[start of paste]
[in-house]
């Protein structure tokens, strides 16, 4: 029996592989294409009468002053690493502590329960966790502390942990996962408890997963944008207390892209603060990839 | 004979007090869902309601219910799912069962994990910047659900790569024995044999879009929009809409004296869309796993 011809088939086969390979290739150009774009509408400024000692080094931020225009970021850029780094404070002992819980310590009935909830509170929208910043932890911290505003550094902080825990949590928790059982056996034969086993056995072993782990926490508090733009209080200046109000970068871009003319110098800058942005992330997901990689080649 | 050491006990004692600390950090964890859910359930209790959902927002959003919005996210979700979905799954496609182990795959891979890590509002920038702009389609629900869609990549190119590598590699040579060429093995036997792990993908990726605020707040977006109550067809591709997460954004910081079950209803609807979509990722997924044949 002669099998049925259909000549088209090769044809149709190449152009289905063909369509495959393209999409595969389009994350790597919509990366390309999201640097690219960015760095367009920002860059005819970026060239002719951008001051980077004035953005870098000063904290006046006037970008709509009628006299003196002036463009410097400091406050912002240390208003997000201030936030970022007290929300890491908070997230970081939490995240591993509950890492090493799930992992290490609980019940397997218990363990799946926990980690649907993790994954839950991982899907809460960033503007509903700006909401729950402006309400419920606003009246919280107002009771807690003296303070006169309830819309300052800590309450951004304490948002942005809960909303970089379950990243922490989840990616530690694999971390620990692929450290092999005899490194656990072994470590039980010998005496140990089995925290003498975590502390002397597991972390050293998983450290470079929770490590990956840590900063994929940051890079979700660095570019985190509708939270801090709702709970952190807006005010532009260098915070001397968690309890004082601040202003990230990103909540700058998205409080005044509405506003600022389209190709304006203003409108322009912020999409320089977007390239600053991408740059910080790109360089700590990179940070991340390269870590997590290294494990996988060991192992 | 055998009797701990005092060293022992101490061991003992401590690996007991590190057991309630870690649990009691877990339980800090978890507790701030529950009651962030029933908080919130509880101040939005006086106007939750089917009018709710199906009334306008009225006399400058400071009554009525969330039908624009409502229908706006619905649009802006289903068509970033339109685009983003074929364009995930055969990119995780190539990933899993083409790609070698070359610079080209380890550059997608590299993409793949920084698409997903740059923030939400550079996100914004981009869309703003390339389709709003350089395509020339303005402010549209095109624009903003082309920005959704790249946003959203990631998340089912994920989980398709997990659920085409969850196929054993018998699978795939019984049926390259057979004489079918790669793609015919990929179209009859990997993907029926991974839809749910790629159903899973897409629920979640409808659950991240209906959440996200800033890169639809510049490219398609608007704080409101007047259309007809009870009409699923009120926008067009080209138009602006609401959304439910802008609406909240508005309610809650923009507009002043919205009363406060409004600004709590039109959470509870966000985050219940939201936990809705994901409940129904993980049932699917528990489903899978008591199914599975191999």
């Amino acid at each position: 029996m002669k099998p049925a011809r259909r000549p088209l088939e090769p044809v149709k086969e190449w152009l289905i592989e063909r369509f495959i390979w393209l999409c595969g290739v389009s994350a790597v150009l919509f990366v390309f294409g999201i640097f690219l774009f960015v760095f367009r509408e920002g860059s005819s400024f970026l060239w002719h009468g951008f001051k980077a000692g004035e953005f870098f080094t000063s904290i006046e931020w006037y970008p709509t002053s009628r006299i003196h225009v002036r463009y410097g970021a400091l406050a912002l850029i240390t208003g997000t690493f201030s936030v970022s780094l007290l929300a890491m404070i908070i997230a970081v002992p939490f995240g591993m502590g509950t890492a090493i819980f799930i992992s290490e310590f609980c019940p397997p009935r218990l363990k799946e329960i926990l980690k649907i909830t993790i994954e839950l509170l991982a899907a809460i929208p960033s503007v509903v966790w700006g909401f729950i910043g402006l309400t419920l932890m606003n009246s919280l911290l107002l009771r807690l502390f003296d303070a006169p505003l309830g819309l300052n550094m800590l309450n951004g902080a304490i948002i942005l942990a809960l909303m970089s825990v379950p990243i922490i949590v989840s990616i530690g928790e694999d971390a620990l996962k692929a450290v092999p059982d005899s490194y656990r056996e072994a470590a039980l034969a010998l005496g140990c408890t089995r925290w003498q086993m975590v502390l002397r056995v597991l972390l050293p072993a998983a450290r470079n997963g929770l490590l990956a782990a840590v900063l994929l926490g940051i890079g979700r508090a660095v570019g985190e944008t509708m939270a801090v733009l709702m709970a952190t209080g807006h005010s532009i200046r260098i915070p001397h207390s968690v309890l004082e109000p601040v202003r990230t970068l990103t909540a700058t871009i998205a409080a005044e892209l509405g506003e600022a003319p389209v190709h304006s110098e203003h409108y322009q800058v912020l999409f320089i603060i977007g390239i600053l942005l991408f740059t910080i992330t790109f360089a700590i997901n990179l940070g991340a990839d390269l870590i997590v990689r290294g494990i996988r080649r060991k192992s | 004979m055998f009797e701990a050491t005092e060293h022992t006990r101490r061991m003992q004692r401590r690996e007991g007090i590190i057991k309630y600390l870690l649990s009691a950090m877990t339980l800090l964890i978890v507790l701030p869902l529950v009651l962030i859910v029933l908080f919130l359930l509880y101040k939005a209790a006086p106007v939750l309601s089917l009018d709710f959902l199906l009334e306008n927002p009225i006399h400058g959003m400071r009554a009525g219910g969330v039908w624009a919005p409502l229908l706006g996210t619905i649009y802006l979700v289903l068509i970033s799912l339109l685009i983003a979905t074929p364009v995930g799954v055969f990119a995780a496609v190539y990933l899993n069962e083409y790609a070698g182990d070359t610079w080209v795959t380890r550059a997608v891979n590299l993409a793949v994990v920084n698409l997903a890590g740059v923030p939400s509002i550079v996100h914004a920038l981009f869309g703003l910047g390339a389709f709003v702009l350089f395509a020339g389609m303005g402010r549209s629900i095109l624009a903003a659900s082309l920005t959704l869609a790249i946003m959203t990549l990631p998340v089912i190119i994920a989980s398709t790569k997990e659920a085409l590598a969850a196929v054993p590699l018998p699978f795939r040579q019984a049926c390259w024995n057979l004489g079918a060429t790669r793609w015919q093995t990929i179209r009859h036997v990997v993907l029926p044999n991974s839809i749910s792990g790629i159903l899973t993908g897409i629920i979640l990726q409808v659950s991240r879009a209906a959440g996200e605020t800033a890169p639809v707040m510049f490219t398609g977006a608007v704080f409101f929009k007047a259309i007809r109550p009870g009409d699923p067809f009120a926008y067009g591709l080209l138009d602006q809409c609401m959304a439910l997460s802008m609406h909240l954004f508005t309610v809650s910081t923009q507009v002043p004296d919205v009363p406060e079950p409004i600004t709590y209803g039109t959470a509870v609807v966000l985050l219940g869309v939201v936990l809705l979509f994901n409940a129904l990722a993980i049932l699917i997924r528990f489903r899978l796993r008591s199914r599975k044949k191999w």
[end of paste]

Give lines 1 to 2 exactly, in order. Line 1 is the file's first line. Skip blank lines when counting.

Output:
[in-house]
């Protein structure tokens, strides 16, 4: 029996592989294409009468002053690493502590329960966790502390942990996962408890997963944008207390892209603060990839 | 004979007090869902309601219910799912069962994990910047659900790569024995044999879009929009809409004296869309796993 011809088939086969390979290739150009774009509408400024000692080094931020225009970021850029780094404070002992819980310590009935909830509170929208910043932890911290505003550094902080825990949590928790059982056996034969086993056995072993782990926490508090733009209080200046109000970068871009003319110098800058942005992330997901990689080649 | 050491006990004692600390950090964890859910359930209790959902927002959003919005996210979700979905799954496609182990795959891979890590509002920038702009389609629900869609990549190119590598590699040579060429093995036997792990993908990726605020707040977006109550067809591709997460954004910081079950209803609807979509990722997924044949 002669099998049925259909000549088209090769044809149709190449152009289905063909369509495959393209999409595969389009994350790597919509990366390309999201640097690219960015760095367009920002860059005819970026060239002719951008001051980077004035953005870098000063904290006046006037970008709509009628006299003196002036463009410097400091406050912002240390208003997000201030936030970022007290929300890491908070997230970081939490995240591993509950890492090493799930992992290490609980019940397997218990363990799946926990980690649907993790994954839950991982899907809460960033503007509903700006909401729950402006309400419920606003009246919280107002009771807690003296303070006169309830819309300052800590309450951004304490948002942005809960909303970089379950990243922490989840990616530690694999971390620990692929450290092999005899490194656990072994470590039980010998005496140990089995925290003498975590502390002397597991972390050293998983450290470079929770490590990956840590900063994929940051890079979700660095570019985190509708939270801090709702709970952190807006005010532009260098915070001397968690309890004082601040202003990230990103909540700058998205409080005044509405506003600022389209190709304006203003409108322009912020999409320089977007390239600053991408740059910080790109360089700590990179940070991340390269870590997590290294494990996988060991192992 | 055998009797701990005092060293022992101490061991003992401590690996007991590190057991309630870690649990009691877990339980800090978890507790701030529950009651962030029933908080919130509880101040939005006086106007939750089917009018709710199906009334306008009225006399400058400071009554009525969330039908624009409502229908706006619905649009802006289903068509970033339109685009983003074929364009995930055969990119995780190539990933899993083409790609070698070359610079080209380890550059997608590299993409793949920084698409997903740059923030939400550079996100914004981009869309703003390339389709709003350089395509020339303005402010549209095109624009903003082309920005959704790249946003959203990631998340089912994920989980398709997990659920085409969850196929054993018998699978795939019984049926390259057979004489079918790669793609015919990929179209009859990997993907029926991974839809749910790629159903899973897409629920979640409808659950991240209906959440996200800033890169639809510049490219398609608007704080409101007047259309007809009870009409699923009120926008067009080209138009602006609401959304439910802008609406909240508005309610809650923009507009002043919205009363406060409004600004709590039109959470509870966000985050219940939201936990809705994901409940129904993980049932699917528990489903899978008591199914599975191999």